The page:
“Dog enrichment is about making sure that as well as having their basic needs met, such as food, drink, sleep, regular walks and positive social contact, we make sure our dog gets additional important things in their life which will make them happier. These include things like play, freedom of movement, choices and chewing opportunities. 

 

In lockdown in particular, dog owners may be interested in learning ways to calm down their dogs with slow, sniffy walks and other techniques instead of feeling like they have to run three miles to make up for a dog with a lot of energy after being ‘cooped’ up at home.”

 

As well as running Dog Sense, Laura also known as Lala Human Dog Coach and founded the Slow Dog Movement C.I.C. which aims to inspire and educate dog owners to slow down and simply enjoy being with their dogs as well as providing them with positive experiences.

 

“Enrichment, slow walking, calm social activities, and many other ideas are part of it,” explains Laura “But this does not mean that dogs can’t have fun and run about or engage in fast play. It’s all about doing calm activities too and providing dogs with choices in many elements of their life.”

 

Forest bathing with your dog

“One way to slow down and give your dog a more enriching walk, and enjoy the benefits of nature and a more mindful, stress-relieving walk yourself is to try forest-bathing on a woodland walk with your dog. Forest Bathing with your dog is more than a slow walk. It is a meandering, or ‘sauntering’. This is a term that was used by the American Essayist, Henry David Thoreau,” says Laura. “A woodland journey where you leave your worries and dog commands behind. Use your five senses with your nose, mouth, eyes, ears, and sense of touch. Go barefoot when you can. When your dog ‘invites’ you to wade in the stream, consider and, if possible, accept. When you stop and touch a mossy stump, let your dog use her footpads or nose to sense that velvety texture too. Listen to the wind, bird song and nearby stream. Find a spot where you can sit quietly and let your dog explore safety and just sit quietly and tune in to the natural environment.”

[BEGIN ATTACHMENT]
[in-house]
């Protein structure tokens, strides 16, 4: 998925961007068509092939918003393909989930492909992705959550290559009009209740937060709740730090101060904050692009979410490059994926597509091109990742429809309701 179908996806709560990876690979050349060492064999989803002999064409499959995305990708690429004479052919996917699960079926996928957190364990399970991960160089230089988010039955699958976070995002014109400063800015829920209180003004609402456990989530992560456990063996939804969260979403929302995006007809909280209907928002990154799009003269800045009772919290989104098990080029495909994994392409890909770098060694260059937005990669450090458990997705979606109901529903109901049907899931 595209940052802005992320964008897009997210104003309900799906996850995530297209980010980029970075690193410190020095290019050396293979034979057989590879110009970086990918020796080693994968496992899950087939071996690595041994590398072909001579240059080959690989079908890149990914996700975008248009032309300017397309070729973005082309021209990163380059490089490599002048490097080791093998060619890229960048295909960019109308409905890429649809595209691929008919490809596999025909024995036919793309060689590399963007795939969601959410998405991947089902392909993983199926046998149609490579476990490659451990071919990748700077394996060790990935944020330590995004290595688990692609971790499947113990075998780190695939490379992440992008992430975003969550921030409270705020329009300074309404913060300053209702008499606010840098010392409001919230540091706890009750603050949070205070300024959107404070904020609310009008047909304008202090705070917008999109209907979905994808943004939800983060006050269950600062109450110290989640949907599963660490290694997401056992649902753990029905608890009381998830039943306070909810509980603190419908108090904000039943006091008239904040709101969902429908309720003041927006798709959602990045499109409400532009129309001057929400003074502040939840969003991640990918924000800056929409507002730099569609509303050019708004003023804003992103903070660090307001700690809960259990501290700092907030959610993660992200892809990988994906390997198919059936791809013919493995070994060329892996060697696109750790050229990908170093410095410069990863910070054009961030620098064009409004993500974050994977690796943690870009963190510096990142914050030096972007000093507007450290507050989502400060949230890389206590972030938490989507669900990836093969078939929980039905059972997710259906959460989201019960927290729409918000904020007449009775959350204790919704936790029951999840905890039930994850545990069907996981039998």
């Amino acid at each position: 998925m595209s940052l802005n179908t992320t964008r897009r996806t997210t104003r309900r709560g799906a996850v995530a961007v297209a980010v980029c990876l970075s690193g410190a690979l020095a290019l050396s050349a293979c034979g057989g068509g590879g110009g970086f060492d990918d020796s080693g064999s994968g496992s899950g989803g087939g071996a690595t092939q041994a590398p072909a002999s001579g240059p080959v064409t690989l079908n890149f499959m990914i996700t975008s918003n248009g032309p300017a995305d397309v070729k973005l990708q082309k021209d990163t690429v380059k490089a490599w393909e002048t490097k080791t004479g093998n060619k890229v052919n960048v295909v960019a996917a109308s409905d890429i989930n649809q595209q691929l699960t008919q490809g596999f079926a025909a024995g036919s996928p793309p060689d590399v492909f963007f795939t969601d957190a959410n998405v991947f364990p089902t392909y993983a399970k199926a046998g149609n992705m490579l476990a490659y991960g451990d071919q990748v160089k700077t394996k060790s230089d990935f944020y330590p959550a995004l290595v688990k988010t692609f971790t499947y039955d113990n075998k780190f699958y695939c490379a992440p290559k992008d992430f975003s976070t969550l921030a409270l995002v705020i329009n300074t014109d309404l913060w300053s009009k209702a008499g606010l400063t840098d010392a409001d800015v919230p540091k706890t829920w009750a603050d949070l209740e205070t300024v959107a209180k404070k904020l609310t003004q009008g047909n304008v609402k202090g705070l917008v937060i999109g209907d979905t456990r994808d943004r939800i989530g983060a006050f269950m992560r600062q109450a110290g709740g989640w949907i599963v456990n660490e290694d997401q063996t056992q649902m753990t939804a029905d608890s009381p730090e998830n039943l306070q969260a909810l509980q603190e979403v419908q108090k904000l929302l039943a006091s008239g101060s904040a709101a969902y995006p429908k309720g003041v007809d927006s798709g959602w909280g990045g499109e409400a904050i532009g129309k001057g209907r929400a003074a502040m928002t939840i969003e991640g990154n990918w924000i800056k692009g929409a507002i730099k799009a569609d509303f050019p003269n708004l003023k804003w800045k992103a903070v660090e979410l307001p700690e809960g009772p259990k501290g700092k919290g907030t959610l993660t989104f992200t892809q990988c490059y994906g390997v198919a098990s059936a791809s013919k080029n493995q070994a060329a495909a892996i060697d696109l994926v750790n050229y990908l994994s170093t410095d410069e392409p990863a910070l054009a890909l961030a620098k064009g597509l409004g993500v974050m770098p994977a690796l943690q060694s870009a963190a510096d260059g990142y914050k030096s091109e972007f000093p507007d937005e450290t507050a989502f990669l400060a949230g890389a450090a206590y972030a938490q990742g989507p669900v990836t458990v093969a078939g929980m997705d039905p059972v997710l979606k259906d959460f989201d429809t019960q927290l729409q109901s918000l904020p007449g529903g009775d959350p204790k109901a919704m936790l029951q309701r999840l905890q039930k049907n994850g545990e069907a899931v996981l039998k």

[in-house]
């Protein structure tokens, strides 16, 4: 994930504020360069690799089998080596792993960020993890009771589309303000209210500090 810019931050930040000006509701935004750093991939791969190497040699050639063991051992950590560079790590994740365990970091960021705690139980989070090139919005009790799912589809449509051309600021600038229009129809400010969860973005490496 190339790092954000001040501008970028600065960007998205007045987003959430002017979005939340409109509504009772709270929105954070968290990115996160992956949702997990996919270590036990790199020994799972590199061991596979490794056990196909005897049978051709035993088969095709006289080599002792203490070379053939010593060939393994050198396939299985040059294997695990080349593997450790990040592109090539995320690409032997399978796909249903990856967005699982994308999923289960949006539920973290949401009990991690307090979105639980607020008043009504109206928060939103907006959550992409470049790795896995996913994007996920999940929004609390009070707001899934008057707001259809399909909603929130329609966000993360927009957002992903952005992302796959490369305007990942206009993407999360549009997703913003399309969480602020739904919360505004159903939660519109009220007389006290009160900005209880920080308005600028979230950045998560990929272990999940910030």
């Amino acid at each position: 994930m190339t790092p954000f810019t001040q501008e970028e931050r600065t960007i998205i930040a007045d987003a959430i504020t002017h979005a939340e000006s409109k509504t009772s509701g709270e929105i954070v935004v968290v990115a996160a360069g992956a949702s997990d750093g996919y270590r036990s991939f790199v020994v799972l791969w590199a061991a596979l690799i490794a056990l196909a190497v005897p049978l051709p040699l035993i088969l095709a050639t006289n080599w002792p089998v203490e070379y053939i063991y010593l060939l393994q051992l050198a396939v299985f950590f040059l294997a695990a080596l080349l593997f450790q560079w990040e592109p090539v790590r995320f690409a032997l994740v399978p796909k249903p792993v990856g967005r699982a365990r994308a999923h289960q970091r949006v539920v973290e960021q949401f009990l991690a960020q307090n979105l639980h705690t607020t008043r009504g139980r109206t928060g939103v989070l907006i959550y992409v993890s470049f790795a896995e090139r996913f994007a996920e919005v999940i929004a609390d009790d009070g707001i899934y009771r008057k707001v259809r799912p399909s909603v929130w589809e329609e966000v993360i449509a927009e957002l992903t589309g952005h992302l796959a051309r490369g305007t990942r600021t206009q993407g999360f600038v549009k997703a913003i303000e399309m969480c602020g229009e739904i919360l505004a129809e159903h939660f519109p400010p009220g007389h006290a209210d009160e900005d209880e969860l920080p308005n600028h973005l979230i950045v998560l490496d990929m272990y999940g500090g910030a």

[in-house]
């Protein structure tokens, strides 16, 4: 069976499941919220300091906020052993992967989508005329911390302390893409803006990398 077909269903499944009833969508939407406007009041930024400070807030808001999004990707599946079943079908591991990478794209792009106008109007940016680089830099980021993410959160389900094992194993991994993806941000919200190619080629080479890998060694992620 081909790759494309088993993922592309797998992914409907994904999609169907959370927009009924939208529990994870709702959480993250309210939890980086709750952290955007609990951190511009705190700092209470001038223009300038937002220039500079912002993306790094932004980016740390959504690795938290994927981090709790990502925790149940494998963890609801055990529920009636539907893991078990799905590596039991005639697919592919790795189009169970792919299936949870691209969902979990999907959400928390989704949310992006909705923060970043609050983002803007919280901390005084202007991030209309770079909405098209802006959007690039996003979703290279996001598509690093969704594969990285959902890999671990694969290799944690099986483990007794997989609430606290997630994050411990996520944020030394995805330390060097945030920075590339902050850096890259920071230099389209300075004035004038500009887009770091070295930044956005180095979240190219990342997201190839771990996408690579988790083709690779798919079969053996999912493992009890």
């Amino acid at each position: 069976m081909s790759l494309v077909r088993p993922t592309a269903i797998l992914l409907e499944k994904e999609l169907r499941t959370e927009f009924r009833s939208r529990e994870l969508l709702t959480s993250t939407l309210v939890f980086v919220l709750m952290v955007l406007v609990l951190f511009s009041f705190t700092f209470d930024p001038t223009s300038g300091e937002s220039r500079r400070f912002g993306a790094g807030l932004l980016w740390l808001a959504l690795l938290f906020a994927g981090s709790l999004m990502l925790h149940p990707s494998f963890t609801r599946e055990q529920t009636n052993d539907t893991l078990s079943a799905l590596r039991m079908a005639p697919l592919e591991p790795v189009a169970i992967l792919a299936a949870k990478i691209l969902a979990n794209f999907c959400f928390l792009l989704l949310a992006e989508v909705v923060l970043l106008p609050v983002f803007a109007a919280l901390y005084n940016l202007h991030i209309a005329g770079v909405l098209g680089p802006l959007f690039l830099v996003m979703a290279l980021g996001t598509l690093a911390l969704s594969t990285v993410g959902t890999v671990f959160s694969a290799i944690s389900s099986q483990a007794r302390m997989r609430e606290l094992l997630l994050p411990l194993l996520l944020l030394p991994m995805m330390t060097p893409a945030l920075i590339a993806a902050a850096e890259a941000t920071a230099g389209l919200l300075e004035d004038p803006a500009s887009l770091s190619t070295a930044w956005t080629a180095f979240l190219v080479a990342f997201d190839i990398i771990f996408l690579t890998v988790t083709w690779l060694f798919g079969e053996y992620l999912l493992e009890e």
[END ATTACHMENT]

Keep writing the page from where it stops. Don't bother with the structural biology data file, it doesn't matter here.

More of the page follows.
You can find out more about Dog Sense and the Slow Dog Movement at these links:

https://www.slowdogmovement.org/

https://www.facebook.com/groups/slowdogmovement/

Dog at the beach in Falmouth, Ruths Pet Behaviours Services

Tip 3: Remember, lockdown will end eventually!

“My top tip would be to use this opportunity to practice teaching your dog to settle quietly on their own in preparation for owners returning to work and school,’ says Ruth Collett of Ruth’s Pet Behaviour Services.

“Leaving them in their crate, the kitchen or wherever you plan to leave them when you return to work is very important so they build a positive association with being on their own, with something enjoyable to do.

Give them a kong or puzzle feeder with chicken or sausage and veg as well as some of their normal food will motivate them to be happy for a while without their humans.

If they cannot cope in another room while owners are in the home, they will find it extremely difficult to cope when owners have left the house, so now is a good time to work on this.”

 

Find out more: https://www.facebook.com/ruthspetbehaviour/